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Israel accepts framework deal, but says it’s not good

Smoke rises from a fire burning as seen from Israel near the border while military operations continue in the Gaza Strip on May 30, 2024.

Smoke rises from a fire burning as seen from Israel near the border while military operations continue in the Gaza Strip on May 30, 2024. Photo: AAP

An aide to Prime Minister Benjamin Netanyahu has confirmed that Israel has accepted a framework deal for winding down the Gaza war being advanced by US President Joe Biden although he described it as flawed and in need of much more work.

In an interview with the Sunday Times, Netanyahu’s chief foreign policy advisor Ophir Falk said Biden’s proposal was “a deal we agreed to – it’s not a good deal but we dearly want the hostages released, all of them”.

“There are a lot of details to be worked out,” he said, adding that Israeli conditions, including “the release of the hostages and the destruction of Hamas as a genocidal terrorist organisation” have not changed.

Biden, whose initial lockstep support for Israel’s offensive has given way to open censure of the operation’s high civilian death toll, on Friday aired what he described as a three-phase plan submitted by Netanyahu’s government to end the war.

The first phase entails a truce and the return of some hostages held by Hamas, after which the sides would negotiate on an open-ended cessation of hostilities for a second phase in which remaining live captives would go free, Biden said.

That sequencing appears to imply that Hamas would continue to play a role in incremental arrangements mediated by Egypt and Qatar – a potential clash with Israel’s determination to resume the campaign to eliminate the militant group.

Biden has hailed several ceasefire proposals over the past several months, each with similar frameworks to the one he outlined on Friday, all of which collapsed.

In February he said Israel had agreed to halt fighting by Ramadan, the Muslim holy month that began on March 10.

No such truce materialised.

The primary sticking point has been Israel’s insistence that it would discuss only temporary pauses to fighting until Hamas is destroyed.

Hamas, which shows no sign of stepping aside, says it will free hostages only under a path to a permanent end to the war.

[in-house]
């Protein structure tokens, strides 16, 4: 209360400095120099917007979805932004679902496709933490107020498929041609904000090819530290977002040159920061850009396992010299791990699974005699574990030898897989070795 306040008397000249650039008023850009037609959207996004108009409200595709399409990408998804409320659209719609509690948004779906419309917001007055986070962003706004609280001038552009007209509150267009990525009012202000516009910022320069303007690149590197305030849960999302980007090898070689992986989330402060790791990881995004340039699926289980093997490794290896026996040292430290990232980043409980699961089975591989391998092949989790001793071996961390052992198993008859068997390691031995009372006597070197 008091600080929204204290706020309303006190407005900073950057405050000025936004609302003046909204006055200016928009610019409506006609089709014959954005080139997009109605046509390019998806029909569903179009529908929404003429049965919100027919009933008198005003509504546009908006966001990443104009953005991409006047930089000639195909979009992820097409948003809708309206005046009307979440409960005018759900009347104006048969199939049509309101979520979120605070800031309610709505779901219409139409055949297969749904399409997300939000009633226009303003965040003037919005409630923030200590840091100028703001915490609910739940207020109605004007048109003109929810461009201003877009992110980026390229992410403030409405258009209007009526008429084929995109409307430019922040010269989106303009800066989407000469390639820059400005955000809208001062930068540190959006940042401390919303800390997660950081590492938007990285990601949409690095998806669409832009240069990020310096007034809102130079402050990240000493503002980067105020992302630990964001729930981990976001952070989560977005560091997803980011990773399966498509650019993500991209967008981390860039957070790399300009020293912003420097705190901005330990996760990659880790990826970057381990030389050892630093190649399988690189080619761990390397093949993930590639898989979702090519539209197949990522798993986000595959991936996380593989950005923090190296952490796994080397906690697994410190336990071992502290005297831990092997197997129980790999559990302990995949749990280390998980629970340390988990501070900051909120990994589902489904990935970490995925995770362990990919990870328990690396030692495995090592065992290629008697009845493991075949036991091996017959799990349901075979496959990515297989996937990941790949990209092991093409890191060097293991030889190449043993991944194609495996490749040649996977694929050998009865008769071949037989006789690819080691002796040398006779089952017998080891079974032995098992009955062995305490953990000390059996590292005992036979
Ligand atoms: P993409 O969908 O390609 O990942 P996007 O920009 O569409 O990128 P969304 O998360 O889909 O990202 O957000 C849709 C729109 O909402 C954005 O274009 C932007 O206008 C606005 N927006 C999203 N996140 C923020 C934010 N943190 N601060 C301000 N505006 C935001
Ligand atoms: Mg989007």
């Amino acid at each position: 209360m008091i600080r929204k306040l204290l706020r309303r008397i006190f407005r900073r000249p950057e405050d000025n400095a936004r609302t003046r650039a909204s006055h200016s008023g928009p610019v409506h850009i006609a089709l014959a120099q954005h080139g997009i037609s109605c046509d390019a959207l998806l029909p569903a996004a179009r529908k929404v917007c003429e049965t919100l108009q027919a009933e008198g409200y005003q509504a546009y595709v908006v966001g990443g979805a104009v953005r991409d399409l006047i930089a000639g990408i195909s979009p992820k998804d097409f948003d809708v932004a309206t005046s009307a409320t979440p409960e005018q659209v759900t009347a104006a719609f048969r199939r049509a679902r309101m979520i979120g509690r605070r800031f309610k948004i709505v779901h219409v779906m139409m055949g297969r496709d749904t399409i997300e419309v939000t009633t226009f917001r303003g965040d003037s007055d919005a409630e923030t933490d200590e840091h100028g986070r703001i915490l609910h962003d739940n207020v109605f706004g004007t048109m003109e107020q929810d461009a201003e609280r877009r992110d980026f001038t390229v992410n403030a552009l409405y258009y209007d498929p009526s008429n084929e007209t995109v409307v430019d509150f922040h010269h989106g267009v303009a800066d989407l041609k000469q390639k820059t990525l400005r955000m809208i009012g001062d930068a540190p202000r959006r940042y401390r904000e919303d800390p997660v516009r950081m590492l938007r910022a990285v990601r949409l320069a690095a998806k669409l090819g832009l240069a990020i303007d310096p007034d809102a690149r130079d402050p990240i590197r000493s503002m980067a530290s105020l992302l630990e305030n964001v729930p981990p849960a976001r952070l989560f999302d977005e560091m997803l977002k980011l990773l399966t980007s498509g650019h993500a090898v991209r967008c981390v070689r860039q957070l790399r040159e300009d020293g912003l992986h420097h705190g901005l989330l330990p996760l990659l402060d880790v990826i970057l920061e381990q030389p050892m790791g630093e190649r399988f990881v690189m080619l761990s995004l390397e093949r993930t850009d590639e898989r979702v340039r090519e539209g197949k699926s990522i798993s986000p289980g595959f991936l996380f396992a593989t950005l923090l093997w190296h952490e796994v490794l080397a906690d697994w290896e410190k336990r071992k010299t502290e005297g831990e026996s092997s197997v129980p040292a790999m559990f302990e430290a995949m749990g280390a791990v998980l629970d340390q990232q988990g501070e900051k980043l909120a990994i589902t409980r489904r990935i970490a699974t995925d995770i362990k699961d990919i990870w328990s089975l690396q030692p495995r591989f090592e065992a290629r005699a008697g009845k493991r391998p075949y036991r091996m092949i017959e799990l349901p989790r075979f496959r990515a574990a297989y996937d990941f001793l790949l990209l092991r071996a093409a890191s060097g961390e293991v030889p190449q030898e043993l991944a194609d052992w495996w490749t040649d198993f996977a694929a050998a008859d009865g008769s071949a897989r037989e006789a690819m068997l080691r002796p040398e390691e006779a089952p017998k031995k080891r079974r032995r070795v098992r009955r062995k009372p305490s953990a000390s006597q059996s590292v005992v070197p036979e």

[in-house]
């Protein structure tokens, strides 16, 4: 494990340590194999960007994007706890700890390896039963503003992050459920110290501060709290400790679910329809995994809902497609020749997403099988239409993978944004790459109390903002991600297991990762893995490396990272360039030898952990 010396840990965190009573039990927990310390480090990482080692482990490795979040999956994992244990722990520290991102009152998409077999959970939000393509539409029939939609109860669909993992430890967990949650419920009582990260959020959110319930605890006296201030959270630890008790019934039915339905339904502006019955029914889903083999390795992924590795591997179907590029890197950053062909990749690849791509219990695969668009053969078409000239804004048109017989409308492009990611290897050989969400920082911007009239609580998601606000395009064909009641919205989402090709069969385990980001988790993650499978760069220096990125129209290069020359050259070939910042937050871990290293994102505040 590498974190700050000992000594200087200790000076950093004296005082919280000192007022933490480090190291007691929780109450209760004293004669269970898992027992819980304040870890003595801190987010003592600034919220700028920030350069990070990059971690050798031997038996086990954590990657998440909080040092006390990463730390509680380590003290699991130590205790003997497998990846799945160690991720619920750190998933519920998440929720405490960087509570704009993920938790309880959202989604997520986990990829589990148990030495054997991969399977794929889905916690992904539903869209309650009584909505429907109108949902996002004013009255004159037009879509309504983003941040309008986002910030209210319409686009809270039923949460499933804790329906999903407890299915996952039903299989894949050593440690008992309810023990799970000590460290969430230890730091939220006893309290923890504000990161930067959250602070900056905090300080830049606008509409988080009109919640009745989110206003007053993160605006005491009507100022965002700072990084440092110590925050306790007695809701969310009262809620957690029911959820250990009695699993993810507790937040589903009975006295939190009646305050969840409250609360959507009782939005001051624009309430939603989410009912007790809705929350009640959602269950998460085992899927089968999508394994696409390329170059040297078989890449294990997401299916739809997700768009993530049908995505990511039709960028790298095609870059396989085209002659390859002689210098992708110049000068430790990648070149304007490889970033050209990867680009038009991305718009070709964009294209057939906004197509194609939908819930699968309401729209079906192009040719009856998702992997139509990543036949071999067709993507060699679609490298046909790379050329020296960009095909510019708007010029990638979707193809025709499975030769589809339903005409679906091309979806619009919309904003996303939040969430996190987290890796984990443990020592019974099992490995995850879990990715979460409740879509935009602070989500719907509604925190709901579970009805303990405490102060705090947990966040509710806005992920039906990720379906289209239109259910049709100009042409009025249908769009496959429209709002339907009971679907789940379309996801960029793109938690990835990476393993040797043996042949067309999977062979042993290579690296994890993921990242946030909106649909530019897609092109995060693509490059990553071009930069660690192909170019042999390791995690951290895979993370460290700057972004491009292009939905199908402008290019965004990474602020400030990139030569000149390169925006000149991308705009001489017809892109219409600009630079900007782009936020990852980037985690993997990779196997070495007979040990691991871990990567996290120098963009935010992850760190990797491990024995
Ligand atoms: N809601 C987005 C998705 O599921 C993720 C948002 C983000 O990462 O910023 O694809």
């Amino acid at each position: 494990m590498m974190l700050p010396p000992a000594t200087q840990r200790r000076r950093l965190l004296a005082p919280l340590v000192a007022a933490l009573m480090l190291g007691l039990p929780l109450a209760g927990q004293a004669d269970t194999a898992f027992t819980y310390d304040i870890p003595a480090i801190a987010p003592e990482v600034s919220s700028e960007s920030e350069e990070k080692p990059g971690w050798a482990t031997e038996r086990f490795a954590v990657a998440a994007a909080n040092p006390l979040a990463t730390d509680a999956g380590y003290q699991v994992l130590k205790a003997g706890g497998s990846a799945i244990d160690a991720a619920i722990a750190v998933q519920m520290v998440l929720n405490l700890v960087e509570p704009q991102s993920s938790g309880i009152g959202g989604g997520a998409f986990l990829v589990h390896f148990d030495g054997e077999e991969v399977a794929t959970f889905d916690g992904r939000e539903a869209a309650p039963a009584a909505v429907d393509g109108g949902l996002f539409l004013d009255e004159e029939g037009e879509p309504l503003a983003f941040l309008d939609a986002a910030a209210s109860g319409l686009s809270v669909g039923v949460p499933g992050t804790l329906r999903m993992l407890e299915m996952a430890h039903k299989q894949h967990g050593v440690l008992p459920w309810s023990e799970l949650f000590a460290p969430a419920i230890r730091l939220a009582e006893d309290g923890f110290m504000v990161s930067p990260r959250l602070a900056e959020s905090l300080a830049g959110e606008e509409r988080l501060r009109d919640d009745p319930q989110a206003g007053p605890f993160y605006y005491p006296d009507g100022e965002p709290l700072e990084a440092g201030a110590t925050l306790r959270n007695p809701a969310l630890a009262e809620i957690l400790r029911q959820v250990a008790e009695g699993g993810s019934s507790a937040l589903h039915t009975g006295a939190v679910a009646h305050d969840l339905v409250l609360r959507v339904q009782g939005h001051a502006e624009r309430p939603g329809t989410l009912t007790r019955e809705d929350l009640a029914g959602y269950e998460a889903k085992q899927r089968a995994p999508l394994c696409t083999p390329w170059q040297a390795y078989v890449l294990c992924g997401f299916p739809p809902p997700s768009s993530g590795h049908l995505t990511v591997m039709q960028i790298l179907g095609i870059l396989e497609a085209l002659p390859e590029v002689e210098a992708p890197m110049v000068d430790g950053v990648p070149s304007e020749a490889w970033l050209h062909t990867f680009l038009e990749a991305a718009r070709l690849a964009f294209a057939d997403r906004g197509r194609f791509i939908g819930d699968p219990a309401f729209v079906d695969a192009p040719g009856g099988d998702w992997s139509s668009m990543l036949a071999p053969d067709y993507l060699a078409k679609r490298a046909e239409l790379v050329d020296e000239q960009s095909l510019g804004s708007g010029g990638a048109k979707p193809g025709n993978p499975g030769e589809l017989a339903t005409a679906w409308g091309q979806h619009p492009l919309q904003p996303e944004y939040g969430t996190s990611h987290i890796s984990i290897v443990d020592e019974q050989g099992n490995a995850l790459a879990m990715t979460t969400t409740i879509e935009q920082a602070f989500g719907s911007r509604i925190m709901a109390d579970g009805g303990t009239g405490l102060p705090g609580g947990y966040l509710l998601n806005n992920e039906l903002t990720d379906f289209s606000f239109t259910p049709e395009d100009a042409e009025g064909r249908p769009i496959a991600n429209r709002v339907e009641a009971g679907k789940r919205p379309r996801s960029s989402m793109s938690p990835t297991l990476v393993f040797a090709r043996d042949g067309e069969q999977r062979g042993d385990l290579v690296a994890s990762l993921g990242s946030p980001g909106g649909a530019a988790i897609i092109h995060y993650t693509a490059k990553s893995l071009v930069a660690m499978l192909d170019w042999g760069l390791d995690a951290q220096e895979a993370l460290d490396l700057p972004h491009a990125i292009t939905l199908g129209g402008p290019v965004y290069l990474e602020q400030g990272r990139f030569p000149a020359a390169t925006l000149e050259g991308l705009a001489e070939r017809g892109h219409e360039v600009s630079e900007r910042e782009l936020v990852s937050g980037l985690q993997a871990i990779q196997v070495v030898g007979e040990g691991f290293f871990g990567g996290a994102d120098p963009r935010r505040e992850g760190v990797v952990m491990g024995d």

In his speech, Biden said his latest proposal “creates a better ‘day after’ in Gaza without Hamas in power”.

He did not elaborate on how this would be achieved, and acknowledged that “there are a number of details to negotiate to move from phase one to phase two”.

Falk reiterated Netanyahu’s position that “there will not be a permanent ceasefire until all our objectives are met”.

Netanyahu is under pressure to keep his coalition government intact.

Two ultranationalist partners have threatened to bolt in protest at any deal they deem to spare Hamas.

A centrist partner, ex-general Benny Gantz, wants the deal considered.

Hamas has provisionally welcomed the US initiative although a senior official from the group, Sami Abu Zuhri, said on Sunday that “Hamas is too big to be bypassed or sidelined by Netanyahu or Biden”.

A day earlier another Hamas official, Osama Hamdan, told al-Jazeera: “Biden’s speech included positive ideas but we want this to materialise within the framework of a comprehensive agreement that meets our demands.”

Hamas wants a guaranteed end to the Gaza offensive, withdrawal of all invading forces, free movement for Palestinians and reconstruction aid.

Israeli officials have rejected that as an effective return to the situation in place before October 7, when Hamas ruled Gaza.

Its fighters precipitated the war by storming across the border fence into Israel, killing 1200 people and taking more than 250 hostages according to Israeli tallies.

In the ensuing Israeli assault that has laid waste to much of the impoverished and besieged coastal enclave, more than 36,000 Palestinians have been killed, Gaza medical officials say.

Israel says 290 of its troops have died in the fighting.

—AAP

Topics: Israel
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